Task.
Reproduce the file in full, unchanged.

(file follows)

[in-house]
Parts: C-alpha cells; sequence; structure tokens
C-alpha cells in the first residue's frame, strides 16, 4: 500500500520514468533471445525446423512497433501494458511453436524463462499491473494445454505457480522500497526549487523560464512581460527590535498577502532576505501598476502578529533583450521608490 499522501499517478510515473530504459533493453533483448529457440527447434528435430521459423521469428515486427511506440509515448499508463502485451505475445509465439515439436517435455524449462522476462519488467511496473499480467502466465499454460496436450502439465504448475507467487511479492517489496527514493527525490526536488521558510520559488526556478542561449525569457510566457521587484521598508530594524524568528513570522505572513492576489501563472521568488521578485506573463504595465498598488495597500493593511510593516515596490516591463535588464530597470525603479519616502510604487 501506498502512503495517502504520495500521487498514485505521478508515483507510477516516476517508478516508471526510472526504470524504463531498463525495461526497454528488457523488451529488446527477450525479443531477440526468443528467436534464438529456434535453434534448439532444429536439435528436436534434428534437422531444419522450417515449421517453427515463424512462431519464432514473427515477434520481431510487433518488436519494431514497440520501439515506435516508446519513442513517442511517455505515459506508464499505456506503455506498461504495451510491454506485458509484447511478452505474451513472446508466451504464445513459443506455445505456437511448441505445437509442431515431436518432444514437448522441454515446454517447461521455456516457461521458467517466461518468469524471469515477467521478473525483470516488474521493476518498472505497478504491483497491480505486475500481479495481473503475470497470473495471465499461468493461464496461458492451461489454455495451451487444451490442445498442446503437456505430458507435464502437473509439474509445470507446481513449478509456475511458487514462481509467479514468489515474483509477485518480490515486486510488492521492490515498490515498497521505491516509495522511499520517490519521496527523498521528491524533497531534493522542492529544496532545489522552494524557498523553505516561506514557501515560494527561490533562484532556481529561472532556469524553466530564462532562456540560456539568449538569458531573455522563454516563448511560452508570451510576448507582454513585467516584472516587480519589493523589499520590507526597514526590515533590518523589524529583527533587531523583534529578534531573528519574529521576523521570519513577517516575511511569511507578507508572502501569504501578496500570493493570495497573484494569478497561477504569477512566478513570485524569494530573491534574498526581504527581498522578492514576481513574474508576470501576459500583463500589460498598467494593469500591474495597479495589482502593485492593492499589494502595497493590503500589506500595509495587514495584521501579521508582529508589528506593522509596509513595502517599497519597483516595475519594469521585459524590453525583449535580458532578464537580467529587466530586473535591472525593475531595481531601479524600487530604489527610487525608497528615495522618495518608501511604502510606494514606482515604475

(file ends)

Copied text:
[in-house]
Parts: C-alpha cells; sequence; structure tokens
C-alpha cells in the first residue's frame, strides 16, 4: 500500500520514468533471445525446423512497433501494458511453436524463462499491473494445454505457480522500497526549487523560464512581460527590535498577502532576505501598476502578529533583450521608490 499522501499517478510515473530504459533493453533483448529457440527447434528435430521459423521469428515486427511506440509515448499508463502485451505475445509465439515439436517435455524449462522476462519488467511496473499480467502466465499454460496436450502439465504448475507467487511479492517489496527514493527525490526536488521558510520559488526556478542561449525569457510566457521587484521598508530594524524568528513570522505572513492576489501563472521568488521578485506573463504595465498598488495597500493593511510593516515596490516591463535588464530597470525603479519616502510604487 501506498502512503495517502504520495500521487498514485505521478508515483507510477516516476517508478516508471526510472526504470524504463531498463525495461526497454528488457523488451529488446527477450525479443531477440526468443528467436534464438529456434535453434534448439532444429536439435528436436534434428534437422531444419522450417515449421517453427515463424512462431519464432514473427515477434520481431510487433518488436519494431514497440520501439515506435516508446519513442513517442511517455505515459506508464499505456506503455506498461504495451510491454506485458509484447511478452505474451513472446508466451504464445513459443506455445505456437511448441505445437509442431515431436518432444514437448522441454515446454517447461521455456516457461521458467517466461518468469524471469515477467521478473525483470516488474521493476518498472505497478504491483497491480505486475500481479495481473503475470497470473495471465499461468493461464496461458492451461489454455495451451487444451490442445498442446503437456505430458507435464502437473509439474509445470507446481513449478509456475511458487514462481509467479514468489515474483509477485518480490515486486510488492521492490515498490515498497521505491516509495522511499520517490519521496527523498521528491524533497531534493522542492529544496532545489522552494524557498523553505516561506514557501515560494527561490533562484532556481529561472532556469524553466530564462532562456540560456539568449538569458531573455522563454516563448511560452508570451510576448507582454513585467516584472516587480519589493523589499520590507526597514526590515533590518523589524529583527533587531523583534529578534531573528519574529521576523521570519513577517516575511511569511507578507508572502501569504501578496500570493493570495497573484494569478497561477504569477512566478513570485524569494530573491534574498526581504527581498522578492514576481513574474508576470501576459500583463500589460498598467494593469500591474495597479495589482502593485492593492499589494502595497493590503500589506500595509495587514495584521501579521508582529508589528506593522509596509513595502517599497519597483516595475519594469521585459524590453525583449535580458532578464537580467529587466530586473535591472525593475531595481531601479524600487530604489527610487525608497528615495522618495518608501511604502510606494514606482515604475